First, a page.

Tag: literary awards

Historian Jerald Podair’s book on Dodger Stadium recognized with pair of national honors

The “hits” keep coming for Lawrence University historian Jerald Podair’s 2017 book “City of Dreams: Dodger Stadium and the Birth of Modern Los Angeles.”

“City of Dreams” has been named the winner of the Society for American Baseball Research‘s (SABR) 2018 Seymour Medal as the best book on baseball history or biography published in the preceding year. Podair will be honored March 3 at the SABR banquet in Tempe, Ariz.Lawrece Professor Jerald Podair with a copy of his latest book "City of Dreams"

Previously longlisted as one of 10 semifinalists for a 2018 PEN/ESPN Award for Literary Sports Writing, “City of Dreams” also has been shortlisted and is now one of five finalists for the award, which will be announced Feb. 20 at the PEN America awards dinner in New York City.

Podair learned of the PEN/ESPN finalist selection and the SABR award on the same day only hours apart.

“I received the PEN/ESPN news in the morning, told my wife and went to school. I heard about SABR later that day. I came home and said, ‘you’re not going to believe this,’” said Podair, the Robert S. French Professor of American Studies at Lawrence. “Both of the honors came as very gratifying surprises. I don’t write books to win awards, but it’s wonderful to know what I’m writing is having an impact.”

The Seymour Medal Selection Committee hailed the book as “a superb historical monograph based on extensive, original research and brilliantly written. Podair delineates clearly the connection between the decision to build Dodger Stadium and the intricate machinations and alliances of urban politics.”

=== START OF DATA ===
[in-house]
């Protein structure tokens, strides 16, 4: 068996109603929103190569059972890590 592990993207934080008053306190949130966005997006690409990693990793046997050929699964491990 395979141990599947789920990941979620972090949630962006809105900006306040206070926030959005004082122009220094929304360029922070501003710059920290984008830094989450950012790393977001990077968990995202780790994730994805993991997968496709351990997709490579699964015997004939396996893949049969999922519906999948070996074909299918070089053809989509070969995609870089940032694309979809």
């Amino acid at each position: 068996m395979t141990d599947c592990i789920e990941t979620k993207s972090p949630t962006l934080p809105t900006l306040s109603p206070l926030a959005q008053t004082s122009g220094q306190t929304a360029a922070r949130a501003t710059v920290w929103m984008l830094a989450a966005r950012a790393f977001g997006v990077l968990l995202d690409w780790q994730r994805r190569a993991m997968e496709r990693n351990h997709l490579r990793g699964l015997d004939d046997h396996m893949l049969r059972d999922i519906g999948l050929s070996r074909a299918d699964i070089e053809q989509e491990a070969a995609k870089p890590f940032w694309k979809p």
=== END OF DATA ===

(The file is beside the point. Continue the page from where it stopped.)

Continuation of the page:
“City of Dreams” was selected over four other finalists: “Casey Stengel: Baseball’s Greatest Character” by Marty Appel: “The Streak: Lou Gehrig, Cal Ripken Jr., and Baseball’s Most Historic Record” by John Eisenberg; “Home Team: The Turbulent History of the San Francisco Giants” by Robert Garratt and “Bloomer Girls: Women Baseball Pioneers” by Debra Shattuck.

Awarded annually since 1996, the Seymour Medal recognizes a book that significantly advances knowledge of baseball and is characterized by understanding, factual accuracy, profound insight and distinguished writing.

Joining “City of Dreams” as a finalist are “Ali: A Life” by Jonathan Eig; “The Arena: Inside the Tailgating, Ticket-Scalping, Mascot-Racing, Dubiously Funded, and Possibly Haunted Monuments of American Sport” by Rafi Kohan; “Sting like a Bee: Muhammad Ali vs. the United States of America, 1966–1971” by Leigh Montville and “Bones: Brothers, Horses, Cartels, and the Borderland Dream,” by Joe Tone.

The PEN America awards honors writers and translators whose exceptional literary works were published in 2017. Categories include fiction, nonfiction, poetry, biography, essays, science writing, sports writing and translation. The winner in the sports-writing category receives a $5,000 prize.